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COURT DOC: USA v. Tassilo Heinrich, aka “Tass,” aka “BigBoy”

February 19, 2021

DoJ indicted California resident Tassilo Heinrich, charging him with aggravated identity theft and conspiracy to commit wire fraud.

According to DoJ, The Victim Company was an e-commerce platform for online stores that offered services to online merchants, including payments, marketing, shipping, and customer engagement tools. Press reporting identifies the company as Shopify. (See https://techcrunch.com/2021/04/05/shopify-breach-hacker-indicted/) (See also: https://techcrunch.com/2020/09/23/shopify-data-merchant-breach/)

Un-indicted Co-Conspirator 1 (‘UCC1’) was a Philippines-based employee of a third-party contractor who provided customer support services for the Victim Company.

UCC1 was authorized to access certain portions of the Victim Company’s internal network solely for the purpose of performing customer service work for the Victim Company; UCC1 was not authorized to access any portions of the Victim Company’s internal network for any other purpose.

UCC1 would fraudulently gain access to data relating to merchants who used the services offered by the Victim Company, as well as to customers of those merchants, without authorization.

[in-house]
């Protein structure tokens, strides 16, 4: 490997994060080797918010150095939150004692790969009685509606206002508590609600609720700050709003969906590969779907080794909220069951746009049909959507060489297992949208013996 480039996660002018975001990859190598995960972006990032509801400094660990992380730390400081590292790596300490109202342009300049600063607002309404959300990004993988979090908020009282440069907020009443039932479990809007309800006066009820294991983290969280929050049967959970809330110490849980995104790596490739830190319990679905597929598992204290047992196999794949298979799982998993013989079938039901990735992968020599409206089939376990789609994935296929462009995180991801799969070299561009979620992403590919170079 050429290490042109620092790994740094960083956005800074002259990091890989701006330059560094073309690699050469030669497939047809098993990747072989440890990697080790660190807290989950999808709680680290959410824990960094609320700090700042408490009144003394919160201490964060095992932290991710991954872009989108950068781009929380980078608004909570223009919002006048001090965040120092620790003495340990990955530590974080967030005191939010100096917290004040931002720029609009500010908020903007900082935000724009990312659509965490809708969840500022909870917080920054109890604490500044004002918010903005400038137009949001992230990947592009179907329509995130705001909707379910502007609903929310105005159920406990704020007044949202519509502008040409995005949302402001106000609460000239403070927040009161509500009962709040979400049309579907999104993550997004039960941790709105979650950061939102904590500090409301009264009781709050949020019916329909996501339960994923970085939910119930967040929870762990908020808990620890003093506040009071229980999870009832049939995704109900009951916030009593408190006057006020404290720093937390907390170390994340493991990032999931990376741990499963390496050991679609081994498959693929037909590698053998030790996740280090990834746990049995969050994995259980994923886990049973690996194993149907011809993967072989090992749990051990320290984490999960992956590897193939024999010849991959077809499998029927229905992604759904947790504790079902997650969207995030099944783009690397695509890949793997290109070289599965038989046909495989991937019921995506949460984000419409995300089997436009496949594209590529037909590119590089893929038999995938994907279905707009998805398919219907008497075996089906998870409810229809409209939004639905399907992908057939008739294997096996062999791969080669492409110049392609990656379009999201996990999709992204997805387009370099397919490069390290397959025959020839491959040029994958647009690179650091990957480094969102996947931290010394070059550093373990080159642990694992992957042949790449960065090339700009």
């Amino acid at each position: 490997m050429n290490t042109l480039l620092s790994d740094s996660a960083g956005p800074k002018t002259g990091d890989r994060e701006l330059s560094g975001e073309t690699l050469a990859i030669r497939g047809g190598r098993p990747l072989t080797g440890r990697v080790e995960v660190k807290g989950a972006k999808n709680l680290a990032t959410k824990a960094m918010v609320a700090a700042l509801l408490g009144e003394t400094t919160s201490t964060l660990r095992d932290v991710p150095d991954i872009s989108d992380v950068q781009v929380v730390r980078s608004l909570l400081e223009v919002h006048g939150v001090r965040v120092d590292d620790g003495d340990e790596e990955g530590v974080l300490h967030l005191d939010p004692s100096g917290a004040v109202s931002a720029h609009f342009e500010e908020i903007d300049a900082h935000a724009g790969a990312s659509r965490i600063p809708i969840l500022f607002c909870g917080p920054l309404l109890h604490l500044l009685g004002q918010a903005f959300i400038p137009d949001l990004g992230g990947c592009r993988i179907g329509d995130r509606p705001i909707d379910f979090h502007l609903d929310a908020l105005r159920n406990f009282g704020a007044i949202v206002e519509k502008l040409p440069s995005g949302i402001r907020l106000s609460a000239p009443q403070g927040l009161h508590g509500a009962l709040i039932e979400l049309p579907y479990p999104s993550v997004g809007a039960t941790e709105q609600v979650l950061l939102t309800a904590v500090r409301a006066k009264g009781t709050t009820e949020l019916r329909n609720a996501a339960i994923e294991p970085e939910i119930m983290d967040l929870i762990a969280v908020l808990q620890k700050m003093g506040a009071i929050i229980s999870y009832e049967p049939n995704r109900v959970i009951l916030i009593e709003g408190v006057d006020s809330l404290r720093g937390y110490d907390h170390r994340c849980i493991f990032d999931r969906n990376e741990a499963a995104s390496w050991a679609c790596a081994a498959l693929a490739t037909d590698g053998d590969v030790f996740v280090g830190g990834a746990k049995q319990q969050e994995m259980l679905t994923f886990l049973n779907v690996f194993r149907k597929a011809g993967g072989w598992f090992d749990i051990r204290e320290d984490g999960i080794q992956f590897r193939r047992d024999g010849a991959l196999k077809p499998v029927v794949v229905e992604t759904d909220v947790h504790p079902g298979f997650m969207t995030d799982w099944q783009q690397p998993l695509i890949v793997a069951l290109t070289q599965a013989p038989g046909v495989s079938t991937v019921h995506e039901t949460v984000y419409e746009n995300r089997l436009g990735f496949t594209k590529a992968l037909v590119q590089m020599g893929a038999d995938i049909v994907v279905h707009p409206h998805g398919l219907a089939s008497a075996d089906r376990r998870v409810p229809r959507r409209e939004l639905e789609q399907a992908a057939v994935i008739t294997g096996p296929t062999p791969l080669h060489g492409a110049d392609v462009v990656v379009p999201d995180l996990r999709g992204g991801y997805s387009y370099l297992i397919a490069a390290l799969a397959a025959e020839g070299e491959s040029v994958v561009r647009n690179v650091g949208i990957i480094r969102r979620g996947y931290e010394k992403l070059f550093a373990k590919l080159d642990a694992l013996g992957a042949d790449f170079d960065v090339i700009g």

UCC1 would steal the merchant and customer data from the Victim Company’s internal network by either taking screenshots of the data or uploading the data to Google Drive; the stolen data would include, without limitation, merchants and customers’ names, customers’ billing and shipping addresses, customers’ email addresses, items the customers purchased from the merchants, and customers’ payment methods.

UCC1 would transmit the stolen data to defendant HEINRICH and UCC2.

In exchange for the stolen data, defendant HEINRICH and UCC2 would either pay UCC1 or provide UCC1 false positive reviews by impersonating merchants to whom UCC1 had provided customer service, but who had not given UCC1 a review.

Defendant HEINRICH and UCC2 would use the stolen data for their personal benefit, including (a) by setting up merchant pages that were similar to the pages of the real merchants whose data had been stolen in order to take business away from those merchants, and (b) by selling the data to other co-conspirators who would use the data to commit fraud against the merchants and their customers.

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